Kids these days don’t read enough to develop the language skills they need to survive independently in their later lives. Sure, they read Instagram captions, or neon signs directing them to a snackbar, but they don’t read (enough) books. That is problematic, because reading books can help them focus, expand their vocabulary and experience worlds and perspectives they don’t know.
To make the kids of the city of Utrecht read more books, we developed a campaign that emphasises the fact that they are already halfway: the step from an Instagram caption or Youtube subtitles to a book is really not that big, and kids read more Instagram captions, subtitles and street signs than ever. Therefore, we spread our message both in a poster campaign, and in a guerilla campaign that will be integrated in the streetscape of Utrecht: the places where you would be able to find something – anything – to read anyway, are now automatically linked to the library. Because if you can read a street sign, or a restaurant menu, you can also read a book.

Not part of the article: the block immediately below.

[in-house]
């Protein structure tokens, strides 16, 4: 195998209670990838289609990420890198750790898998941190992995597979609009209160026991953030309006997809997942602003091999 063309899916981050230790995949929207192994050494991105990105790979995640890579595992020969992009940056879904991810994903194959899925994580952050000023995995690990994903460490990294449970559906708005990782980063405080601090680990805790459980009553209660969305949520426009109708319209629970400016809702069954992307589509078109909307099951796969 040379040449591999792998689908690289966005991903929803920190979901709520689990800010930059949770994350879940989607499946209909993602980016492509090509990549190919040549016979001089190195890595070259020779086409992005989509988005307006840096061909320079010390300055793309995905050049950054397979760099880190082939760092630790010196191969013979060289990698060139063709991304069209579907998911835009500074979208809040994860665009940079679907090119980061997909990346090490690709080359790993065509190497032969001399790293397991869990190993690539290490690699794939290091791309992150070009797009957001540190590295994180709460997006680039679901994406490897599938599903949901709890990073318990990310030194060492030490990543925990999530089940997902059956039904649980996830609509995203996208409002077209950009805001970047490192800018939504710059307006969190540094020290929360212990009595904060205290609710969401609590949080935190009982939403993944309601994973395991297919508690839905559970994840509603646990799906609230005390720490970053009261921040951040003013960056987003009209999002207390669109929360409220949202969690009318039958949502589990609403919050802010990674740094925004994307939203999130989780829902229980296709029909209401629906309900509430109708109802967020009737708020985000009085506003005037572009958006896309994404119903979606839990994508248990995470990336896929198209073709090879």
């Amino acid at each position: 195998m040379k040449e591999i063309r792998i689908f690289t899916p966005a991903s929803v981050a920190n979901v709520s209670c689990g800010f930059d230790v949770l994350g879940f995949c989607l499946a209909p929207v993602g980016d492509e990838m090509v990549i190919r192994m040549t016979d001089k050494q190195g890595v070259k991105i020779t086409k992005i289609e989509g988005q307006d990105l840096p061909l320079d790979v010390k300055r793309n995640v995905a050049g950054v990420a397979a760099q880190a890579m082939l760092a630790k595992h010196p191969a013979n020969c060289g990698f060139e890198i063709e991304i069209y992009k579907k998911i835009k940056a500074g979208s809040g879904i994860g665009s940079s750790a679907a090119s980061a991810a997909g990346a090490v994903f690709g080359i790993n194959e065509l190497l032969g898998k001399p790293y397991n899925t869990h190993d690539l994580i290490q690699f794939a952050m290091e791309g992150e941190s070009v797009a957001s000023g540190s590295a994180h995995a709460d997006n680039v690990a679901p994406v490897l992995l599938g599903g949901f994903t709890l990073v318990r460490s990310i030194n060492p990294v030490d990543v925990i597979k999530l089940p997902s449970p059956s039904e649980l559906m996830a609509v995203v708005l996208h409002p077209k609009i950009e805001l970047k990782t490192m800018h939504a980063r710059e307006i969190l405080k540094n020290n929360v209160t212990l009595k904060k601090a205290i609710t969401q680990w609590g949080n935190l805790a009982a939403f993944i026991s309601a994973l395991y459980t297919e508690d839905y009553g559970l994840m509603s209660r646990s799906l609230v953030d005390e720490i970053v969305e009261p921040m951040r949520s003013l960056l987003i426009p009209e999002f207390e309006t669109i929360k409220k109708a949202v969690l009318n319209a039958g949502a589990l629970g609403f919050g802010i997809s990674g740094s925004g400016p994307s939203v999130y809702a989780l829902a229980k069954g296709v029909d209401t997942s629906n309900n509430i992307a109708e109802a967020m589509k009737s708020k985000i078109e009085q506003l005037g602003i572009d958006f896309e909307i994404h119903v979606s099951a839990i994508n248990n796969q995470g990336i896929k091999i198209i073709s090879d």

The copy construct of the campaign is a play on a common childhood phrase that one can find on the insides of probably every (high) school – be it on a toilet door or on a note passed around from one to another. ‘Wie dit leest … is gek’ translates to ‘Whoever reads this … is nuts’. It’s a bit childish, a bit tongue in cheek, but therefore all the more recognisable for practically everyone under and above the age of 18. As it speaks directly to the reader, and mentions the thing he/she is doing (reading) everyone feels that the message is clearly addressed to them: if you can read this, you can read on, and read a book.
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